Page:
Dating Dilemmas

Home Forums Shidduchim Dating Dilemmas

Viewing 26 posts - 101 through 126 (of 126 total)
  • Author
    Posts
  • #621290

    beacon
    Participant

    Going back to the “opening doors for the girl policy”- I think it’s totally pointless. I always tell the guys not to bother it only wastes time and I’m perfectly capable of opening my own doors, thank you very much

    #621291

    bugnot
    Participant

    Toras Moshe: Why are you bringing it down from the Rambam (the things that a mans wife has to do for him), bring it down from the Gemara in Kesubos Daf Daled amud Bais (4b) that says “All the things a woman must do for her husband, a nidah must do for her husband EXCEPT for Pouring his drink, making his bed, washing his face, hands, & feet” Therefore we know that generally she always has to do it.

    #621292

    squeak
    Participant

    tvt – nice job at cleanup. Your lomdus seems correct to me, but I think one point needs to be clairified. Every woman who is not an ervah falls into davar sheyesh lo matirin. (By ervah I am not including nidah, b/c that also has matirin.) Therefore, one should be careful about his interactions with every such woman. The problem that is specific to a Kallah is the fact that he is SUPPOSED to have a relationship with his Kallah, and he does NOT need to have a relationship with any other penuyah (and therefore SHOULD NOT). So there is clearly a fine line as to what parts of a relationship are appropriate and what are not. What should they share and what should they not. You may think that complimenting each other is something they should not share, that it crosses this line, but I don’t think it is so clear cut.

    #621293

    lgbg
    Member

    To all you smart Talmidei Chachomim:

    Do any of you know the exact definition of Ervah?

    #621294

    tvt
    Member

    Squeak,

    I was being facetious. I don’t see anything wrong with a chosson and Kallah discretely complimenting each other.

    I think what many of these issues come down to is that this generation seems to have lost its ability to apply the concepts of:

    1) Hamachmir yachmir l’atzmo, and

    2) Chanoch L’naar al pi darko

    Our current leaders seem disinclined to allow young people to ever take the chinuch they have received and ever use it to make an actual decision. (This is partcularly puzzling given that this chinuch was provided by those same leaders. It doesn’t say much for the confidence they have in their own ability to be mechanech.) The result is that we find it easier to just issue one-size-fits-all chumros, guidelines, bans, etc.

    Now, some will ask “What about Al Ta’amin B’atzmicha?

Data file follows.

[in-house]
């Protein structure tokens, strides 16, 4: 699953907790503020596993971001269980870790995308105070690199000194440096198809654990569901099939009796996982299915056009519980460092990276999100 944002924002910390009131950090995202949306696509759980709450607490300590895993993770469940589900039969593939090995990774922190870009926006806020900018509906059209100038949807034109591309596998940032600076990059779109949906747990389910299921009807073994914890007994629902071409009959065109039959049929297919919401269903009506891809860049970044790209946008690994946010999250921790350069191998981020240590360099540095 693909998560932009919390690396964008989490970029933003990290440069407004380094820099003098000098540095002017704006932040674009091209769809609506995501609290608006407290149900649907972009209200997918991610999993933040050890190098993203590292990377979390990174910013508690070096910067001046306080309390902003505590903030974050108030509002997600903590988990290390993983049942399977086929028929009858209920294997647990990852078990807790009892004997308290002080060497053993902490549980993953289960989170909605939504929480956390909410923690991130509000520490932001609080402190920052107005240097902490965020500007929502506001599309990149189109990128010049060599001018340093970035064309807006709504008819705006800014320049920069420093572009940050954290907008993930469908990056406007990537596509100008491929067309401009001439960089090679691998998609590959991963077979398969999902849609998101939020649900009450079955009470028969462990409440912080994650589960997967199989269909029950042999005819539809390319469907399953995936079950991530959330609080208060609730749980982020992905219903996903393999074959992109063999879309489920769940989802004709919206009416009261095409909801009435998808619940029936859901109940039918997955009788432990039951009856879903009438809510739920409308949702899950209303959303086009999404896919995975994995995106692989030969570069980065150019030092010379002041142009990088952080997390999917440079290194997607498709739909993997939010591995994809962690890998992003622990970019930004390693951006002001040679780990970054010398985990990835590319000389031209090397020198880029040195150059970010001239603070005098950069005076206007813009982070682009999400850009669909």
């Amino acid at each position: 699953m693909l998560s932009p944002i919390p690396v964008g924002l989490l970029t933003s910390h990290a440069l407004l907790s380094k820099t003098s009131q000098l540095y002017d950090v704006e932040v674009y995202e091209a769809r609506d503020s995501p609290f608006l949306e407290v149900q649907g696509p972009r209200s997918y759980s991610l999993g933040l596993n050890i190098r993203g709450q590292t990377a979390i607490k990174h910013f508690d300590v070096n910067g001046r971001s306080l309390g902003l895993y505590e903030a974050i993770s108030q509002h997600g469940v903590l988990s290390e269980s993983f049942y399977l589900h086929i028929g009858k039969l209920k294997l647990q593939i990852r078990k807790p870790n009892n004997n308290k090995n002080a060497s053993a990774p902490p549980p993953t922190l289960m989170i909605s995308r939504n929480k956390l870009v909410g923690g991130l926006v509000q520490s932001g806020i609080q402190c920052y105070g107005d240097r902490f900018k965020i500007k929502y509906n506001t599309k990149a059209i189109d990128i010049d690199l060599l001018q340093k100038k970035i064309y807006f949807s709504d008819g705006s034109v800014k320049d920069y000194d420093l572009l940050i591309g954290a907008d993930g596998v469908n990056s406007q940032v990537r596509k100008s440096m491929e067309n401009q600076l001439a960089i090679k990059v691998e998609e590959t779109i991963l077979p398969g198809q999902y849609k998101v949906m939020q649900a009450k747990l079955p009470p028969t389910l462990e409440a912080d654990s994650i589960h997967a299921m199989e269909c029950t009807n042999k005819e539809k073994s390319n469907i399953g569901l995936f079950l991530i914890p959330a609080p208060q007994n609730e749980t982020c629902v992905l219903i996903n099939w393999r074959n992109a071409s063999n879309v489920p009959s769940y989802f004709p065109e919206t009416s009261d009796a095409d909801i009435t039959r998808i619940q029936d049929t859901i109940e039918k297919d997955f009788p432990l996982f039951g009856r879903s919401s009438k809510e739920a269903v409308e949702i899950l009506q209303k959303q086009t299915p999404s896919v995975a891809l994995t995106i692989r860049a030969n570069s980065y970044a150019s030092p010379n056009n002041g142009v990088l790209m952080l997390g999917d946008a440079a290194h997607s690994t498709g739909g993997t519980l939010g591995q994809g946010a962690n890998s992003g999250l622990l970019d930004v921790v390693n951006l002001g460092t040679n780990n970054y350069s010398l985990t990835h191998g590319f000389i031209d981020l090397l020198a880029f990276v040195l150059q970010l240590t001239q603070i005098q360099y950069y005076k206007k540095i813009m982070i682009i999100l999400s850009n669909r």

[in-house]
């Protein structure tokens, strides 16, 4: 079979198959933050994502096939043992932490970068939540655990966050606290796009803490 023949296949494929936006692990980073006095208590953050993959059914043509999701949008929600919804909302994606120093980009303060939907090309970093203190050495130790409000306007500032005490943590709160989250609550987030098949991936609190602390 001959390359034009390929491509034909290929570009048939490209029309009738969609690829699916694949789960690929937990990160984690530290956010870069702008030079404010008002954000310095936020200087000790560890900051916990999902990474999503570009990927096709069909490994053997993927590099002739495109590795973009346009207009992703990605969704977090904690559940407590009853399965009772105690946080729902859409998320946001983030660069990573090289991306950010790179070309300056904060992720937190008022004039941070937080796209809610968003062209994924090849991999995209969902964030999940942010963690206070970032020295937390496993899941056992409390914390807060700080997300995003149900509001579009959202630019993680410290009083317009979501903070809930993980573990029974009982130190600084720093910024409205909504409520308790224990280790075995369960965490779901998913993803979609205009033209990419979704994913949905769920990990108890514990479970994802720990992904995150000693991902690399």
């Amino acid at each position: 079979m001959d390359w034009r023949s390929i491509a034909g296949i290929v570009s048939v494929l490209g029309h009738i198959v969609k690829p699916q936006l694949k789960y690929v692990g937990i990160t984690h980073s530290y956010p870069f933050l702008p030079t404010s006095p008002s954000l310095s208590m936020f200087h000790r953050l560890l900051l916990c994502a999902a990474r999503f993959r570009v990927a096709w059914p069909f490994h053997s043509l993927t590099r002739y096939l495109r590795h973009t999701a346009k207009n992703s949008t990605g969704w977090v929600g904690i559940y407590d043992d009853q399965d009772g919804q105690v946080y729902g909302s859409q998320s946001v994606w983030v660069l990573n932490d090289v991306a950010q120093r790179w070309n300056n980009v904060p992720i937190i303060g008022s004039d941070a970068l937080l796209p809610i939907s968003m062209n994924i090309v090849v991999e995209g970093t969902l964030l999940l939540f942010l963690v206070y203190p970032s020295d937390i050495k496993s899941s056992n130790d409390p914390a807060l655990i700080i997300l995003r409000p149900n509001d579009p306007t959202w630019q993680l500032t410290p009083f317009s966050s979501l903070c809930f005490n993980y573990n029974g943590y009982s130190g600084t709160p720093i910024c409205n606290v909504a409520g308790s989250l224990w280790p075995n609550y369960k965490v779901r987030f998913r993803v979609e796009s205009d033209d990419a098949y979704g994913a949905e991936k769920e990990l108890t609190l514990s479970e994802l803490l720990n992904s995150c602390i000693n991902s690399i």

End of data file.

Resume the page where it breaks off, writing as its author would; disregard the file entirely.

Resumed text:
That’s true.

    That’s why we need to have a chinuch and to use that chinuch wisely. I don’t think it is intended to mean you can never make a decision.

    Same old, same old.

    #621295

    gritz
    Member

    TO UJM AND ALL YOU OTHER GENIUSES OUT THER CHIVALRY IS NOT A LIBERAL FEMENIST IDEA IF ANYTHING ITS OLD FASHIONED AND CONSERVATIVE

    #621296

    oomis
    Participant

    Kalla b’lo bracha asura lebaala kenida (kesubos). Also any unmarried woman is assumed to be a nida which is an erva d’oraisa. Note that yichud is prohibited and has the severity of yichud d’oraisa due to her being a nida.

    Thanks, Geshmakenstein.

    #621297

    oomis
    Participant

    Well-said, TVT. I also agree with Gritz that chivalry is not a new liberal way of thinking. Kovod should be shown to all people. A man is commanded to give more kovod to his wife than to himself. How can he knwo the proper way to do that if he has no good manners before he gets married? It doesn’t change with time.

    #621298

    mamashtakah
    Member

    As far as opening the door for a female date – I always did it then, and still do it now for my wife. Incidentally, she impressed me because after I opened the door for her, she would lean across and unlock my door from the inside. I agree with oomis1105, this is simply good manners.

    #621299

    rabbiofberlin
    Participant

    I perused the comments on this matter just recently and, as I have always said, people on this website do NOT learn, they just parrot what they MIGHT have heard. Mr. Geshmakenstein’s latest posting is a perfect example of this.

    He writes (and oomis1105 repeats it): ‘yichud is prohibited [with an unmarried woman] and has the severity of yihud d’oraisa ,due to her being a nidah”.

    I don’t know know where Mr. geshmakenstein learned his gemoro and halachos but his facts are WRONG. Mi-d’oraisa ,only yichud with an ‘ervah” or married woman is prohibited. “bais din shel dovid gozru al hapenuyah”. The Bet Din of dovid hamelech forbade yichud with a “pnuyah” (unmarried woman)because of the story of Amnon and Tamar. (look it up ,geniuses)

    Additionally, what does the maamar ‘kallah belo berocho…” have to do with anything? This is only an admonishment to have chupah vekiddushin and make the birchos nisuin. Nothint to do with yichud.